At first, adopting a minimalist lifestyle doesn’t seem like a tall task. After all, you are, for the most part, simply going to clean up and remove all the unnecessary possessions that are “holding you down”. While not entirely wrong, if this is the mindset you have when approaching minimalism than you’re not thinking about it hard enough. Adopting a minimalist lifestyle means going beyond the logistics and even beyond the concept. You have to start at its core – your soul – and you have to ask yourself, “Why should I adopt a minimalist lifestyle?”
Reasons to adopt (or not adopt) a minimalist lifestyle
The main purpose of minimalism, as advocated by prominent minimalists, is to focus more on what matters in your life by taking out what doesn’t matter. In short, adopting the minimalist lifestyle means decluttering both figuratively and literally.
Minimalism helps you find what really matters
A few years ago, I finally got the motivation to clean my room and threw out hundreds of items from old clothes to appliances and found a lost photograph of me and my departed grandmother. How I missed her. This may be a gross oversimplification, but in that moment I realized I had way too many things and remembered a meaningful moment in my life.
By flushing out all the possessions you’ve acquired over time, you’ll focus on them less and have more time for sentiment. This also helps from a financial perspective as the money you save can be used for more important non-material investments such as taking trips with your significant other or your family.
Being a minimalist, in theory, is the practice of liberating yourself from your consumerist habits. Growing up in North America, we (along with Western Europe) consume over 60 per cent of the world’s resources and have the largest carbon footprint. We practice greed and we’re damn good at it. And many practice minimalism as a reaction and challenge to this.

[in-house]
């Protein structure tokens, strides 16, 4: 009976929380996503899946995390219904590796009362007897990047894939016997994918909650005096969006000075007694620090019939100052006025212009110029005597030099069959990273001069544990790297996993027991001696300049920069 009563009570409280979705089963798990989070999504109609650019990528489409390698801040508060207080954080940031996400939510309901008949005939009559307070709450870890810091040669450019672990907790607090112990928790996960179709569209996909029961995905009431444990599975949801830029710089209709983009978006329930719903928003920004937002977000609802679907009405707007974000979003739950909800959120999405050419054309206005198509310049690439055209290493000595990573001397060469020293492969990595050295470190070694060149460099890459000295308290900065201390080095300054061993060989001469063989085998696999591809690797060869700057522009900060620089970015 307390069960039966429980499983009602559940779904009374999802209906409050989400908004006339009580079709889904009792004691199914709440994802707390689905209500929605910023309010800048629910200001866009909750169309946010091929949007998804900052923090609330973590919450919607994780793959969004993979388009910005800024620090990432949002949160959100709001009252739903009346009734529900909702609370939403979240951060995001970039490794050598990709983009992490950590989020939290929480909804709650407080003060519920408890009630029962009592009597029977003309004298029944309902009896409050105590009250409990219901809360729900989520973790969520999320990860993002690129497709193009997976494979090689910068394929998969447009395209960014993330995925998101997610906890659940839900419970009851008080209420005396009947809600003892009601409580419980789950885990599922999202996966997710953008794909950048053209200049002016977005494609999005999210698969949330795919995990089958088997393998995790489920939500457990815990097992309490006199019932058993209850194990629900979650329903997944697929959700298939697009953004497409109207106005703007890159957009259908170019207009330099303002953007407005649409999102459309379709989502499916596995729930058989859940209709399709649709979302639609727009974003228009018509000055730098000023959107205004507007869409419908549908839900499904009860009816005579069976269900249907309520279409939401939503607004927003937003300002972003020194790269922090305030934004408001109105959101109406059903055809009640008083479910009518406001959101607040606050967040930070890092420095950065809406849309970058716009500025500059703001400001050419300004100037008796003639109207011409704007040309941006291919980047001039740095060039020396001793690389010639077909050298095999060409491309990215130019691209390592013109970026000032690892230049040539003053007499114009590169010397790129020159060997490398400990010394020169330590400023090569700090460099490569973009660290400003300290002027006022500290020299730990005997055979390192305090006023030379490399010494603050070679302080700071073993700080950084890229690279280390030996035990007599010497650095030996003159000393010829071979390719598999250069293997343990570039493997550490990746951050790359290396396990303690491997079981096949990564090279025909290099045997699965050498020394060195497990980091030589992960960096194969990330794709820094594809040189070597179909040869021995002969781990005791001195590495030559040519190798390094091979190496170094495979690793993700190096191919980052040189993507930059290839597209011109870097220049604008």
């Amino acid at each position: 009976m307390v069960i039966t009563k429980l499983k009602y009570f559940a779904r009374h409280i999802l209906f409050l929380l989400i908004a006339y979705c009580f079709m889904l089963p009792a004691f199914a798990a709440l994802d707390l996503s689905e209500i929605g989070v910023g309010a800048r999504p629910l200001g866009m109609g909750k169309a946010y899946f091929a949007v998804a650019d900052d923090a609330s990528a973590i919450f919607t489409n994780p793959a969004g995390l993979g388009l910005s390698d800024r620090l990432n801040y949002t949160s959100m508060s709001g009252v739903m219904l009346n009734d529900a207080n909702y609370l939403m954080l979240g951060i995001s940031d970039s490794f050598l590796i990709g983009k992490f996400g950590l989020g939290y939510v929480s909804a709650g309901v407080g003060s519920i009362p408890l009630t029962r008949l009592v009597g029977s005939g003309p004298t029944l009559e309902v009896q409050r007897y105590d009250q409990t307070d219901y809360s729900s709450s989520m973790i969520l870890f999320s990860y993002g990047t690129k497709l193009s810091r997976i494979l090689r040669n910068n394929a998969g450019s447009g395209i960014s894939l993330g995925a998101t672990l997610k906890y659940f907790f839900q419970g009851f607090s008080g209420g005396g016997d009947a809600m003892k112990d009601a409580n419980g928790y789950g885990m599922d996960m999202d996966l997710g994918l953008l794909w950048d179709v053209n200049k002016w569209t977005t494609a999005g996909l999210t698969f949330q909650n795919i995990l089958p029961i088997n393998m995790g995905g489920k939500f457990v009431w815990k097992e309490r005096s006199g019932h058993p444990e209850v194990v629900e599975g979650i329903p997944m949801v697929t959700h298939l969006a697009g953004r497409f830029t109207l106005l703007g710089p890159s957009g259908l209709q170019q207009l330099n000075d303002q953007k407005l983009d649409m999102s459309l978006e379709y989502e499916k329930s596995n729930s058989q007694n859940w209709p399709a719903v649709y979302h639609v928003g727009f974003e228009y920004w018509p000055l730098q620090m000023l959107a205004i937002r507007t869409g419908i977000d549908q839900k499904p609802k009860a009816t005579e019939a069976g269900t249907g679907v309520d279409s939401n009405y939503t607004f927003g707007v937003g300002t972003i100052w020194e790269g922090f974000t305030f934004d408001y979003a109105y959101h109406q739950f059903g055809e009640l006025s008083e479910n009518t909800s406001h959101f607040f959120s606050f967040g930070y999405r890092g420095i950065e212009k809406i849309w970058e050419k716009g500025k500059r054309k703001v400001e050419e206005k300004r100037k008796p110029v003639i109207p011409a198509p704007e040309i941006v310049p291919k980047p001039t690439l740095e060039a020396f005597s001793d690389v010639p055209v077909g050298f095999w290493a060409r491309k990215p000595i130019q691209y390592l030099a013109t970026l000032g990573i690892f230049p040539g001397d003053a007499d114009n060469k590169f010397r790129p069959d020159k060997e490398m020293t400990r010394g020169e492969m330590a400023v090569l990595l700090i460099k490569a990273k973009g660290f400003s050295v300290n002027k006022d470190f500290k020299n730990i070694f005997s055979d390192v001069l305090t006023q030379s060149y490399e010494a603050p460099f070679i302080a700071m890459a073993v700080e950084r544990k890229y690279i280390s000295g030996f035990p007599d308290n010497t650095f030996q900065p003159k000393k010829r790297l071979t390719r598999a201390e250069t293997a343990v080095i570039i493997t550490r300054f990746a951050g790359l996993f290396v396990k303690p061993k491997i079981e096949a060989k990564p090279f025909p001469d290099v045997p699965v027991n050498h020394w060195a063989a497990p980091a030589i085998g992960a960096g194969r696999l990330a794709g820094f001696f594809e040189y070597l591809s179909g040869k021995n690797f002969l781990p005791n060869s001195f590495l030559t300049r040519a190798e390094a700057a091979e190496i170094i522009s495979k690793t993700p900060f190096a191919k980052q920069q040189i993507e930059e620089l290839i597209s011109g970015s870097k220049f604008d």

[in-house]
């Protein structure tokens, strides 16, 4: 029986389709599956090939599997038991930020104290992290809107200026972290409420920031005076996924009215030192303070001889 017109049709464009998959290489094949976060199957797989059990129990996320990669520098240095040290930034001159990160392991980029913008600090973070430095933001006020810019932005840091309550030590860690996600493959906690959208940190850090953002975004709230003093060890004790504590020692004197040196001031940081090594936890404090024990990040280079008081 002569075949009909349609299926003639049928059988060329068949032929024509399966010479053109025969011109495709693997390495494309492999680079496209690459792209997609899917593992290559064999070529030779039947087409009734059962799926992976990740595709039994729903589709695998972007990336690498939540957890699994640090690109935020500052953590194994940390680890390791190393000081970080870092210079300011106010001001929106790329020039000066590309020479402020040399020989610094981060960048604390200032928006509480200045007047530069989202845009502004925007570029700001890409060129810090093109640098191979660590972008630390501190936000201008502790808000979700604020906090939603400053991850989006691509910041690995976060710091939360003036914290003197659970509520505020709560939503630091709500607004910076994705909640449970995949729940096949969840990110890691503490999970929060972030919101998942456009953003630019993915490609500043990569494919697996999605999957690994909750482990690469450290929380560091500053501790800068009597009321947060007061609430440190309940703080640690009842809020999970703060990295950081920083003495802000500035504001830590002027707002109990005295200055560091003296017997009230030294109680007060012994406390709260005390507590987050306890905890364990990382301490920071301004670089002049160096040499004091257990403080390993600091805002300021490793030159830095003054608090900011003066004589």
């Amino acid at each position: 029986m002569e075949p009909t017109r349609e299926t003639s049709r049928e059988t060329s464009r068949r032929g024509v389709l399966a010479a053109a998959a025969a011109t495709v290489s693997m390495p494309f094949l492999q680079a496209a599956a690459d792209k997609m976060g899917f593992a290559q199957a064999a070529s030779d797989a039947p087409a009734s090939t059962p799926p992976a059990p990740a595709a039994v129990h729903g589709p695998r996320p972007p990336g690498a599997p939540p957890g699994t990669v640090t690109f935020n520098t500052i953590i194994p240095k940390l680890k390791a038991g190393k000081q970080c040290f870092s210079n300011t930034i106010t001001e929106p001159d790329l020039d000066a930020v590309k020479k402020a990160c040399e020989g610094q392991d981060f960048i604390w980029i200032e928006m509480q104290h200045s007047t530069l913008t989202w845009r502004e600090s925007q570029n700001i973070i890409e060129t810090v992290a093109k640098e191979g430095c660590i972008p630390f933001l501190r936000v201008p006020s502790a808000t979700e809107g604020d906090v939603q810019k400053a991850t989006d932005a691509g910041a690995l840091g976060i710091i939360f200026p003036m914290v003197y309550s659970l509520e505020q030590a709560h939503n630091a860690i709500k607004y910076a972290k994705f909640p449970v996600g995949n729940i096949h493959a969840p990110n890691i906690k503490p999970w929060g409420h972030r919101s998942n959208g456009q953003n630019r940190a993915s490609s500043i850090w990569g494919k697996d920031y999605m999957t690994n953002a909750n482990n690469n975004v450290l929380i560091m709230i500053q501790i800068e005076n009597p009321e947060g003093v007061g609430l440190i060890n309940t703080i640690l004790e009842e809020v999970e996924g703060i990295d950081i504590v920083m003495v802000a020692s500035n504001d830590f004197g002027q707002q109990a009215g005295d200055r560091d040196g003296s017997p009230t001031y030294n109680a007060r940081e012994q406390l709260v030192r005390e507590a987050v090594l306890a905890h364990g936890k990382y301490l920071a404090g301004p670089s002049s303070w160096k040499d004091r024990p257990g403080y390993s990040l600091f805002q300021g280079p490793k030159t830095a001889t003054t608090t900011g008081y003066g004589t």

But if you’re thinking minimalism will suddenly eliminate all the problems overconsumption has given your life, you’re approaching it wrong. If practicing a minimalist lifestyle is akin to going cold turkey then you’re likely to “relapse” and go right back to your old habits.
Minimalism is for your own personal enlightenment
Minimalism is a tool, not a goal and should be for your own development. While feeling like you are helping the planet by reducing your carbon footprint isn’t wrong, you should be doing it for you. Entering into this lifestyle will challenge your relationships, values and beliefs.
Nothing defines “self-awakening” more than realizing the way you’ve lived your life has been, for the most part, a product of consumerism. We may not recognize it, but our materials form a big part of our identity. Our lifestyle is heavily contingent on technology and when we change our attitude towards these possessions, something intrinsic in us changes as well.
Minimalism may not be practical for you
One of the most popular minimalists, Henry David Thoreau, was well-off and privileged, and his primary method of living focused on himself. Things change entirely if you’re a mother of three in a place where options are more limited. Minimalism doesn’t just affect you, it affects those close to you. Going through with a minimalist lifestyle may not just be impractical but detrimental to your family’s development.
The alternative is to practice minimalism in small amounts – to continue living your life, but adapt minimalist practices. Cutting out unnecessary expenses, but still acquiring necessary goods. This balanced approach is a happy medium between maintaining your current lifestyle and preparing yourself to one day adapt a minimalist lifestyle.